No medication is currently FDA approved for treatment of eosinophilic esophagitis. All medications prescribed for EoE prescribed should be considered as off-label and experimental. Therefore any decision to start treatment and continued monitoring should be discussed carefully with your medical provider.
Summary of Oral Viscous Mometasone
- Retrospective study of 36 patients using swallowed mometasone for EoE
- Overall: 76% response (≤15 eos/hpf), 68% remission (≤5 eos/hpf),
- Unresponsive to other swallowed steroids: 72% response, 56% remission
- No prior steroid therapy: 81% response and remission
- Improvement of behavioral issues that were seen with other swallowed steroid therapy
Swallowed steroid therapy has been used for more than 10 years for management of eosinophilic esophagitis. Studies have looked at various types of steroids including budesonide, fluticasone, beclomethasone, and ciclesonide for treatment of EoE. To date there are no FDA approved swallowed steroids for EoE. Before starting on any therapy for EoE, you should consult with your doctor.
Steroids may be effective but patients and families have concerns about potential side effects of taking steroids. This retrospective EoE study looks to see if mometasone may be more effective, while minimizing side effects.
To understand differences in possible steroid effects, bioavailability is an important concept. According to wikipedia bioavailability is “the fraction of an administered dose of unchanged drug that reaches the systemic circulation.” In other words, how much steroids remains active to have an effect on the body. When steroids are swallowed for EoE, they coat the esophagus to treat the eosinophilic inflammation. It then is asborbed by the gut and is broken down by the liver. The liver has the ability to break down different steroids to varying extents.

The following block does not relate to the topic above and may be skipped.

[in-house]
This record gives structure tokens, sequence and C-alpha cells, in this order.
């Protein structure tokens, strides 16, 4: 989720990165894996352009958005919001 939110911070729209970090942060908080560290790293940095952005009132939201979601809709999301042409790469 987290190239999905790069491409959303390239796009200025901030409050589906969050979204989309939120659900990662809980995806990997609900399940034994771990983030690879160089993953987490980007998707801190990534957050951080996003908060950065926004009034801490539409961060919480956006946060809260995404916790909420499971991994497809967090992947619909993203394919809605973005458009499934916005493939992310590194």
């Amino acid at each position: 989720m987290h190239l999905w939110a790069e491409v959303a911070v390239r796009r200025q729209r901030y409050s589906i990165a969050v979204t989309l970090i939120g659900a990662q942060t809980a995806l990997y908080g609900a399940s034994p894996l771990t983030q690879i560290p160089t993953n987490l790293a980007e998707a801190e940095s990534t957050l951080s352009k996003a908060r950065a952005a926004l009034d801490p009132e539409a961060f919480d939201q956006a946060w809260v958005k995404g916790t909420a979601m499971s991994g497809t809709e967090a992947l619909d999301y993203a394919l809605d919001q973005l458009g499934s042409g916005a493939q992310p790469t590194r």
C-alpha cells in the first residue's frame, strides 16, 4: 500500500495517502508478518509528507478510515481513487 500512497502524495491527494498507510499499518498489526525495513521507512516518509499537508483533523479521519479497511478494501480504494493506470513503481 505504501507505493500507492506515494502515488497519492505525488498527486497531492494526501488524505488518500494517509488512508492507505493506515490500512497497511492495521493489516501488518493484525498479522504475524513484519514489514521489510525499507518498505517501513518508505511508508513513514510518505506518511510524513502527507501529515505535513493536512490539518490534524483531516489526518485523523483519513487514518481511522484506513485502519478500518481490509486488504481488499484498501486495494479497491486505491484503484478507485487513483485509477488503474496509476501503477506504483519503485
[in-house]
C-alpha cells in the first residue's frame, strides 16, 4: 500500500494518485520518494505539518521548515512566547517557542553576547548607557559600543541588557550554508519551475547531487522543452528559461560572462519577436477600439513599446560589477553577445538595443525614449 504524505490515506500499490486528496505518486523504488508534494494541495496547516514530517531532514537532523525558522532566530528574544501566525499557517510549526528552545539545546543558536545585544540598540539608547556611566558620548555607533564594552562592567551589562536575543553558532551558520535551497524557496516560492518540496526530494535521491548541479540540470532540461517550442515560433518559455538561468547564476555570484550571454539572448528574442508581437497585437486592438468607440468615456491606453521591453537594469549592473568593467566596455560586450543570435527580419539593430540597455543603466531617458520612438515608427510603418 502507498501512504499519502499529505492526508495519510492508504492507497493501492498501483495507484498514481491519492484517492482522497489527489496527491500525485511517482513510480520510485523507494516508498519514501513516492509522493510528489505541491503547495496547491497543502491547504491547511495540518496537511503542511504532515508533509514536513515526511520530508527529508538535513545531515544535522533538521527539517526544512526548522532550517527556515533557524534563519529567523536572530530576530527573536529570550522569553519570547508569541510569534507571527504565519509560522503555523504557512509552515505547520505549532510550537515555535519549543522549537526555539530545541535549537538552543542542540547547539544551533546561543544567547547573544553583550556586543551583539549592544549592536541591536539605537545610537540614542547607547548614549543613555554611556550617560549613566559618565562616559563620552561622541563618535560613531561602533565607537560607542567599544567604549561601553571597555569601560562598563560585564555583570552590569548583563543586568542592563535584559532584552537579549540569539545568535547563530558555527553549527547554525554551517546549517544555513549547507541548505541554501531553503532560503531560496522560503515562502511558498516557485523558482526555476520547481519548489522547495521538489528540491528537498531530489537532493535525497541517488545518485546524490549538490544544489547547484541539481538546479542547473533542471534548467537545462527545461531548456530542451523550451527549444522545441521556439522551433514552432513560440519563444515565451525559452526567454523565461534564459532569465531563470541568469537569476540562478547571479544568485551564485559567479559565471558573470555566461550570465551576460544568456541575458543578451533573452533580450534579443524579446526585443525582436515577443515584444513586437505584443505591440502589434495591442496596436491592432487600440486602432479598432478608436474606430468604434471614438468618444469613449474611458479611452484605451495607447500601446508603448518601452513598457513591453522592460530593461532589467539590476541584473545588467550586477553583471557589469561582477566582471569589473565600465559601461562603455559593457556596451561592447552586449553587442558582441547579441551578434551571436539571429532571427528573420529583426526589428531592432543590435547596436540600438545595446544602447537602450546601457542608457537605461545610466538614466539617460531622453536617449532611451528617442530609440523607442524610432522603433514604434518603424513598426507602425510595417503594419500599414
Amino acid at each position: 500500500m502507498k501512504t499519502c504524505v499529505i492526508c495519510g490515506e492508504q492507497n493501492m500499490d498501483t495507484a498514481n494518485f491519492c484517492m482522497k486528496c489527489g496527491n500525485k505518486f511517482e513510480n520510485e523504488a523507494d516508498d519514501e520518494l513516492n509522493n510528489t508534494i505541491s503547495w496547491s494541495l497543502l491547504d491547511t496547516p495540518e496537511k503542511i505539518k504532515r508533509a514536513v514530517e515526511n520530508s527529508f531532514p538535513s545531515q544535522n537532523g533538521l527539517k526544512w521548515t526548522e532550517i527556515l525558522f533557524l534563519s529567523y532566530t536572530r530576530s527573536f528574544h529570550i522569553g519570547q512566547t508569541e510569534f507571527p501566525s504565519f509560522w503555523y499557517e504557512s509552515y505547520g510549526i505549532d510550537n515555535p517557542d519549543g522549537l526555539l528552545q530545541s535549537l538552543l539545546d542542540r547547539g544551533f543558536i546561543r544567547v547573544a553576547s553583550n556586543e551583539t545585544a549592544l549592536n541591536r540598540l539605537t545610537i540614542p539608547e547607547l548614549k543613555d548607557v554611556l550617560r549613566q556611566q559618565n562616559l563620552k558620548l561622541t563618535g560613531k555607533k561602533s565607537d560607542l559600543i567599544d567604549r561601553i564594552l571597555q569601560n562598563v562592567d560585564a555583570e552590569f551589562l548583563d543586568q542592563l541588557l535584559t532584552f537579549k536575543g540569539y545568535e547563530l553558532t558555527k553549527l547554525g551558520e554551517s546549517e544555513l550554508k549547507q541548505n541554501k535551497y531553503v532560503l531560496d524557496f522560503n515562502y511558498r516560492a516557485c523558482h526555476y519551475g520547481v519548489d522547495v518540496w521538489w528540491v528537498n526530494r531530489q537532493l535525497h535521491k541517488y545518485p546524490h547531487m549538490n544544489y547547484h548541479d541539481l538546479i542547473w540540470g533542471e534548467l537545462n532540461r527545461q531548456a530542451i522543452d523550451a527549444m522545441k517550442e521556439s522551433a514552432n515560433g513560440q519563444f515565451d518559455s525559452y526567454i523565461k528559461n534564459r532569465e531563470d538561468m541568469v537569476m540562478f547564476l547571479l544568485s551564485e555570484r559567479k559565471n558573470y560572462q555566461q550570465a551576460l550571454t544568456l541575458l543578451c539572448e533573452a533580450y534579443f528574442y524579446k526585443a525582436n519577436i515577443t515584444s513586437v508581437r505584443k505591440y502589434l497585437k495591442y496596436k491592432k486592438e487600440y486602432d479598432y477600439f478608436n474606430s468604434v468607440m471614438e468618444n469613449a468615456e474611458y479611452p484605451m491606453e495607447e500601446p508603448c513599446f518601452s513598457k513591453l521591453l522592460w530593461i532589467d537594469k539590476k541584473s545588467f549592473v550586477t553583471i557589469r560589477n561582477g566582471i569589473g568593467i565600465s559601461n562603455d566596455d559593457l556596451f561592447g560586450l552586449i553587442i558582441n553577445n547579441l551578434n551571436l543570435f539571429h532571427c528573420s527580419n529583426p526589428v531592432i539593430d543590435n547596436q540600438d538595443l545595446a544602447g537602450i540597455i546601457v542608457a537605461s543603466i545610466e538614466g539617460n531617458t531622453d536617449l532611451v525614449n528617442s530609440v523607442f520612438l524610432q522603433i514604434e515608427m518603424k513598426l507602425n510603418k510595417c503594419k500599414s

The authors quote a study of intranasal steroids that show systemic bioavailability of different steroids
- Mometasone 0.1% bioavailability(i.e 99.9% of the drugs gets broken down into inactive form)
- Fluticasone 1% bioavailability
- Budesonide 34% bioavailability
This study looked at mometasone that was compounded into a viscous suspension of methylcellulose. Three doses were used based on the height of the patient.
- Height <110cm: 750 micrograms (5 ml or 1 teaspoon) once daily
- Height 110-149 cm: 1125 micrograms (7.5 ml or 1 1/2 teaspoons) once daily
- Height 150 cm and higher: 1500 micrograms (10 ml or 2 teaspoons) once daily
In this retrospective study 34 EoE patients were started on mometasone (age range 1.4 years to 28 years). Endoscopies were performed and esophageal biopsies were taken in these patients and were classified as treatment failure, histologic response (peak eosinophils ≤15 eosinophils/high powered field) or histologic remission (peak eosinophils ≤5 eosinophils/high powered field)
Results of oral viscous mometasone on peak eosinophil counts in eosinophilic esophagitis:
- Overall 76% (26 patients) experience histologic response, while 68% (23 patients) experienced histologic remission
- Of those who failed a prior swallowed steroid therapy, e.g budesonide or fluticasone, 72% (13 of 18) had histologic response and 10 of 18 (56%) had histologic remission (FIGURE A)
- Of those who never received any prior steroid therapy, 81% (13 of 16) had histologic response and remission. (FIGURE B)
Safety profile or oral viscous mometasone in eosinophilic esophagitis
- 6 patients while on budesonide reported behavioral issues such as “aggression, mood swings, hyperactivity and disrupted sleep.” After changing to oral viscous mometasone, all these patients had reported improvement of their behaviors, in addition, had histologic remission of their eosinophilic esophagitis.
- None of the 34 patients were noted to have slowing of their growth on mometasone
- 13 patients were evaluated for adrenal issues, one patient was diagnosed with adrenal suppression. This patient was receiving multiple steroids
Based on results, mometasone is shown to be a possible alternative for eosinophilic esophagitis when other swallowed steroid have failed or caused behavioral issues.
This was a small retrospective EoE study therefore additional prospective studies would be needed to confirm these finding.
Methods for compounding of mometasone may vary from pharmacy, so the authors provided the contact information of one of the pharmacies used for this study. (ACC Apothecary, Newton MA 617 527-1563).
Link to article: “Oral viscous mometasone is an effective treatment for eosinophilic esophagitis”